Let me tell you a story of what happened once at Delphi. A native of Tarentum, Evangelus by name, a person of some note in his own city, conceived the ambition of winning a prize in the Pythian Games. Well, he saw at once that the athletic contests were quite out of the question; he had neither the strength nor the agility required. A musical victory, on the other hand, would be an easy matter; so at least he was persuaded by his vile parasites, who used to burst into a roar of applause the moment he touched the strings of his lyre. He
arrived at Delphi in great style: among other things, he had provided himself with gold-bespangled garments, and a beautiful golden laurel-wreath, with full-size emerald berries. As for his lyre, that was a most gorgeous and costly affair–solid gold throughout, and ornamented with all kinds of gems, and with figures of Apollo and Orpheus and the Muses, a wonder to all beholders. The eventful day at length arrived. There were9 three competitors, of whom Evangelus was to come second. Thespis the Theban performed first, and acquitted himself creditably; and then Evangelus appeared, resplendent in gold and emeralds, beryls and jacinths, the effect being heightened by his purple robe, which made a background to the gold; the house was all excitement and wondering anticipation. As singing and playing were an essential part of the competition, Evangelus now struck up with a few meaningless, disconnected notes, assaulting his lyre with such needless violence that he broke three strings at the start; and when he began to sing with his discordant pipe of a voice the whole audience was convulsed with laughter, and the stewards, enraged at his presumption, scourged him out of the theatre. Our golden Evangelus now presented a very queer spectacle, as the floggers drove him across the stage, weeping and bloody-limbed, and stooping to pick up the gems that had fallen from the lyre; for that instrument had come in for its share of the castigation. His10place was presently taken by one Eumelus of Elis: his lyre was an old one, with wooden pegs, and his clothes and crown would scarcely have fetched ten shillings between them. But for all that his well-managed voice and admirable execution caused him to be proclaimed the victor; and he was very merry over the unavailing splendours of his rival’s gem-studded instrument. ‘Evangelus,’ he is reported to have said to him, ‘yours is the golden laurel–you can afford it: I am a pauper, and must put up with the Delphian wreath. No one will be
sorry for your defeat; your arrogance and incompetence have made you an object of detestation; that is all your equipment has done for you.’ Here again the application is obvious; Evangelus differing from you only in his sensibility to public ridicule.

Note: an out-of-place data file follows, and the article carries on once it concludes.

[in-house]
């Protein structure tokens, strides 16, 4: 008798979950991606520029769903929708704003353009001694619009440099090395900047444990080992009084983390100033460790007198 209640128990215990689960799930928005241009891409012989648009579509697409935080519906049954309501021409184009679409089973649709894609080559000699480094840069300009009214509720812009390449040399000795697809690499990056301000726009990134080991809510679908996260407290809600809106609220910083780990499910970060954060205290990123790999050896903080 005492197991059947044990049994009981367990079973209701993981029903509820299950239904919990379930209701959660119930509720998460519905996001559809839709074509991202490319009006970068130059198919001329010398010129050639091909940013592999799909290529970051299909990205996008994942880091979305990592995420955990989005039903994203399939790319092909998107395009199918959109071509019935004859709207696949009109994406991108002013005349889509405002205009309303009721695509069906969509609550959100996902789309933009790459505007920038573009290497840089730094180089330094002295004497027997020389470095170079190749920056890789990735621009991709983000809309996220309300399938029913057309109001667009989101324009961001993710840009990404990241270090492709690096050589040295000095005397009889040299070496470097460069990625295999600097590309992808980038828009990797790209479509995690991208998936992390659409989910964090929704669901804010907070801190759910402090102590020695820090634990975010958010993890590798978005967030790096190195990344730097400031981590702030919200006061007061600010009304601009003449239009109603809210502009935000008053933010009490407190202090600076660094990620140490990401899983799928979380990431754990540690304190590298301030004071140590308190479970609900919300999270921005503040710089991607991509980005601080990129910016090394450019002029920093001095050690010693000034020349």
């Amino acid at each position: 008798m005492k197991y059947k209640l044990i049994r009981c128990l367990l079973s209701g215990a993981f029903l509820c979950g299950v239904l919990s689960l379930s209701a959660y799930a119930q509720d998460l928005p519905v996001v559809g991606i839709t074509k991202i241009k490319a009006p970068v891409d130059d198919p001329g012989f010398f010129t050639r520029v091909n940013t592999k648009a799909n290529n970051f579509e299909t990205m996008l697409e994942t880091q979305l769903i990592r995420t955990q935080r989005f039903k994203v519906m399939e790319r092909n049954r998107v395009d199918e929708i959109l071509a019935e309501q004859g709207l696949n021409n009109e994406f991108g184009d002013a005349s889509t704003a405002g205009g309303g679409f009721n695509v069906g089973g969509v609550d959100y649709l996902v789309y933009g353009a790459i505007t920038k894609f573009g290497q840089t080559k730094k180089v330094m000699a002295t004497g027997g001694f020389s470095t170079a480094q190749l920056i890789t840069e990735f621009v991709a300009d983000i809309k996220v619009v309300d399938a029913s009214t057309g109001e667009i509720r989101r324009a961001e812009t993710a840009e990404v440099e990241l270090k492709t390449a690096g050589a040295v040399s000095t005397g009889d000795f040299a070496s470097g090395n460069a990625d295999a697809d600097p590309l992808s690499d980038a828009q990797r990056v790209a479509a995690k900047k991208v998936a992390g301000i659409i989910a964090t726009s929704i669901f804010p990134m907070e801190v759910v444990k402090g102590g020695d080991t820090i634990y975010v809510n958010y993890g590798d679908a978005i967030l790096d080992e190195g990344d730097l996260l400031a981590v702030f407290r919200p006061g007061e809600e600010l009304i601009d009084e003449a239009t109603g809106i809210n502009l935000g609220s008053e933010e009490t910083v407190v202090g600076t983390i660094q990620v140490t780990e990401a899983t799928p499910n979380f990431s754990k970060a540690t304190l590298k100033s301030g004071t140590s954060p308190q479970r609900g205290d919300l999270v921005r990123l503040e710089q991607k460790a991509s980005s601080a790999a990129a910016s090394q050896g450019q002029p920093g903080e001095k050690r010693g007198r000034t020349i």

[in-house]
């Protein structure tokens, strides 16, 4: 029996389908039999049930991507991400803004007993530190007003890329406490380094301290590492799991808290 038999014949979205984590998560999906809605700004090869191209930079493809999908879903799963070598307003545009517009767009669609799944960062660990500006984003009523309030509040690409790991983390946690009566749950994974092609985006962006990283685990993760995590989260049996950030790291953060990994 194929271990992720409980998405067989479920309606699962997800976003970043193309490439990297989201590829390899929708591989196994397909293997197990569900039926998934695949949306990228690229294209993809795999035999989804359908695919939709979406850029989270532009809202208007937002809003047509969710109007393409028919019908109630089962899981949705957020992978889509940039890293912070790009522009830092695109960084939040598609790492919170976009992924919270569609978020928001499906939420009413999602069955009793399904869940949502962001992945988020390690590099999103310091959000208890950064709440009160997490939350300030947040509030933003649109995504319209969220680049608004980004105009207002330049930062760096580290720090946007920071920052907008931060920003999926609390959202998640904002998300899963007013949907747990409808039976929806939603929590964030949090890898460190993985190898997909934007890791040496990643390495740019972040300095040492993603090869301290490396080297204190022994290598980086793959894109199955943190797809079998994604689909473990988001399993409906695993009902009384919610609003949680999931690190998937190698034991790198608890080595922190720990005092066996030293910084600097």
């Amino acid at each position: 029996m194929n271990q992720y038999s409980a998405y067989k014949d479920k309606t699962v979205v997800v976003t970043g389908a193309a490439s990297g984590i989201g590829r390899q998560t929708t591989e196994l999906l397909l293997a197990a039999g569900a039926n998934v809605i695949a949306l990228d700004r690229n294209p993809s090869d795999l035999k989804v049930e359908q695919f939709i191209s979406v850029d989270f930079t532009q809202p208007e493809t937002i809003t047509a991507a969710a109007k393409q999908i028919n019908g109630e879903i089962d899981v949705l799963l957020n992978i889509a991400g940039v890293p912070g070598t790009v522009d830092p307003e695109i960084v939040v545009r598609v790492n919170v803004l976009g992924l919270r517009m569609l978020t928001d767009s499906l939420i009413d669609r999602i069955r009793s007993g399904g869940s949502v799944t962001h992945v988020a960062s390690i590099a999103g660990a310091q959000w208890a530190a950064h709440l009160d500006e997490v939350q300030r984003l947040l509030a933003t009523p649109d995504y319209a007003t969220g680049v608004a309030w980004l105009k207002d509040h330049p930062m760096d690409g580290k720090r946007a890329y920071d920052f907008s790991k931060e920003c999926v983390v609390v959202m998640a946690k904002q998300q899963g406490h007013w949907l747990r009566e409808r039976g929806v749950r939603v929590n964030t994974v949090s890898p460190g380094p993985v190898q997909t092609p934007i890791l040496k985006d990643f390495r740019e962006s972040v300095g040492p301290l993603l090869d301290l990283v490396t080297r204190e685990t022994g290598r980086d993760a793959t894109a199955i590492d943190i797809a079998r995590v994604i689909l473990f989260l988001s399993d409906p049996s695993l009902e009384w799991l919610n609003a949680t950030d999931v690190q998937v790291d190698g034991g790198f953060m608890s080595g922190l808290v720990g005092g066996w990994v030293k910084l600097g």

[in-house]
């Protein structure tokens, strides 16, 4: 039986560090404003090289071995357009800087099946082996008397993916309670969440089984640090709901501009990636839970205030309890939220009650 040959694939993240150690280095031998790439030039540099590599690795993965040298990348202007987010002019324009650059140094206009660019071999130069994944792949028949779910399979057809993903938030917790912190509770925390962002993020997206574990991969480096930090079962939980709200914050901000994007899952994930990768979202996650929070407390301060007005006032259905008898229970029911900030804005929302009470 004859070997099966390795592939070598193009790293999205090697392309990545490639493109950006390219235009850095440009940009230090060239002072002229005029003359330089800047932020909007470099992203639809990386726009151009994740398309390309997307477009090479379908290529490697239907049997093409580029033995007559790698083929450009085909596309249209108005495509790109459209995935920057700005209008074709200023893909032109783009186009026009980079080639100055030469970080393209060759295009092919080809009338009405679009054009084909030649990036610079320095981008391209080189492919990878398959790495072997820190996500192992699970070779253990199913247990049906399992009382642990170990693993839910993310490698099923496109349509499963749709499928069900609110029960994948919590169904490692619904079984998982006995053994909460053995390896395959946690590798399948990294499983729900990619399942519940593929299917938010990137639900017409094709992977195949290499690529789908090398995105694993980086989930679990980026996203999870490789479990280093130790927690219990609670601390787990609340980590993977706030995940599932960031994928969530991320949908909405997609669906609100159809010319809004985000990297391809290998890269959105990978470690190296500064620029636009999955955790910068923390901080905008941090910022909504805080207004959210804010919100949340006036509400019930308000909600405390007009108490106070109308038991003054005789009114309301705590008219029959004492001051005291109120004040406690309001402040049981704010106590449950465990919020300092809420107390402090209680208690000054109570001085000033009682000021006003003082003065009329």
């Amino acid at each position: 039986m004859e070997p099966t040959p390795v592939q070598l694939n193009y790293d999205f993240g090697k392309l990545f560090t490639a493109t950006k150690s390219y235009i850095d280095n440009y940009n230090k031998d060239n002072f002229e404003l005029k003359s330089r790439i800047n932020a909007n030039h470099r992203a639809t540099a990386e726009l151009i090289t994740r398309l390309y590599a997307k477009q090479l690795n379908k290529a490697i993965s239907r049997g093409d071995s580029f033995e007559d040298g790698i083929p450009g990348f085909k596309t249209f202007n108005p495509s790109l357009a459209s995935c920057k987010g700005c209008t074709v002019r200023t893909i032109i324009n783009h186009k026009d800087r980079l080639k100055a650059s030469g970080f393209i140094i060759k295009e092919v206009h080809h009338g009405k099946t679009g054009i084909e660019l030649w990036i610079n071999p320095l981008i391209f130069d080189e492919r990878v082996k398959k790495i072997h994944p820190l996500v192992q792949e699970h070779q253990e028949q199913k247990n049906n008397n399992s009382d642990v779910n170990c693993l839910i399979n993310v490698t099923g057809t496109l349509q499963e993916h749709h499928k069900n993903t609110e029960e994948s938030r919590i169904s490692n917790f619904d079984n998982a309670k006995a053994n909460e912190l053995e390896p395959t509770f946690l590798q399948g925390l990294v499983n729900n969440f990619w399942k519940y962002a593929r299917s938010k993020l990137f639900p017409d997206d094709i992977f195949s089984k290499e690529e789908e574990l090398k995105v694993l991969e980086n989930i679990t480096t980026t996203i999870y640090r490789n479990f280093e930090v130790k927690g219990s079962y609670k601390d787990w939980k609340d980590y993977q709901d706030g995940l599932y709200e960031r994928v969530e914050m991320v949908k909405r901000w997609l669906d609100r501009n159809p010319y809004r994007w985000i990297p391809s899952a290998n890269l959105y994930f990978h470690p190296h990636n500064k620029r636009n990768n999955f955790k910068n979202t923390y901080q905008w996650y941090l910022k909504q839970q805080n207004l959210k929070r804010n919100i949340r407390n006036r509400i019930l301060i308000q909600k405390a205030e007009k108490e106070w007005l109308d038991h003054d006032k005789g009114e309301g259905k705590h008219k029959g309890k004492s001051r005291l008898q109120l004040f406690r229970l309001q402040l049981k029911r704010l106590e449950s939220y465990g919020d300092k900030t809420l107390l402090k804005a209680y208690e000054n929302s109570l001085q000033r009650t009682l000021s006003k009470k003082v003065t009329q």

I have often wondered, though I have never been able to satisfy myself, what it is that makes you such an ardent buyer of
books. The idea of your making any profitable use of them is one that nobody who has the slightest acquaintance with you would entertain for a moment: does the bald man buy a comb, the blind a mirror, the deaf a flute-player? the eunuch a concubine, the landsman an oar, the pilot a plough? Are you merely seizing an opportunity of displaying your wealth? Is it just your way of showing the public that you can afford to spend money even on things that are of no use to you? Why, even a Syrian like myself knows that if you had not got your name foisted into that old man’s will, you would have been starving by this time, and all your books must have been put up to sale.
Hermes. Step up, Pythagoreanism, and show yourself.
Zeus. Go ahead.
Hermes. Now here is a creed of the first water. Who bids for this handsome article? What gentleman says Superhumanity? Harmony of the Universe! Transmigration of souls! Who bids?
First Dealer. He looks all right. And what can he do?
Hermes. Magic, music, arithmetic, geometry, astronomy, jugglery. Prophecy in all its branches.
First Dealer. Can I ask him some questions?
Hermes. Ask away, and welcome.
First Dealer. Where do you come from?
First Dealer. Where did you get your schooling?
Pythagoras. From the sophists in Egypt.
First Dealer. If I buy you, what will you teach me?
Pythagoras. Nothing. I will remind you.
First Dealer. Remind me?
Pythagoras. But first I shall have to cleanse your soul of its filth.
First Dealer. Well, suppose the cleansing process complete. How is the reminding done?
Pythagoras. We shall begin with a long course of silent contemplation. Not a word to be spoken for five years.
First Dealer. You would have been just the creed for Croesus’s son! But I have a tongue in my head; I have no ambition to be a statue. And after the five years’ silence?
Pythagoras. You will study music and geometry.
First Dealer. A charming recipe! The way to be wise: learn the guitar.
Pythagoras. Next you will learn to count.
First Dealer. I can do that already.
Pythagoras. Let me hear you.
First Dealer. One, two, three, four,—
Pythagoras. There you are, you see. Four (as you call it) is ten. Four the perfect triangle. Four the oath of our school.
First Dealer. Now by Four, most potent Four!—higher and holier mysteries than these I never heard.
Pythagoras. Then you will learn of Earth, Air, Fire, and Water; their action, their movement, their shapes.
First Dealer. Have Fire and Air and Water shapes?
Pythagoras. Clearly. That cannot move which lacks shape and form You will also find that God is a number; an intelligence; a harmony.
First Dealer. You surprise me.
Pythagoras. More than this, you have to learn that you yourself are not the person you appear to be.
First Dealer. What, I am some one else, not the I who am speaking to you?
Lets not even get started on the Faustian Pact. ( oh go on then!)
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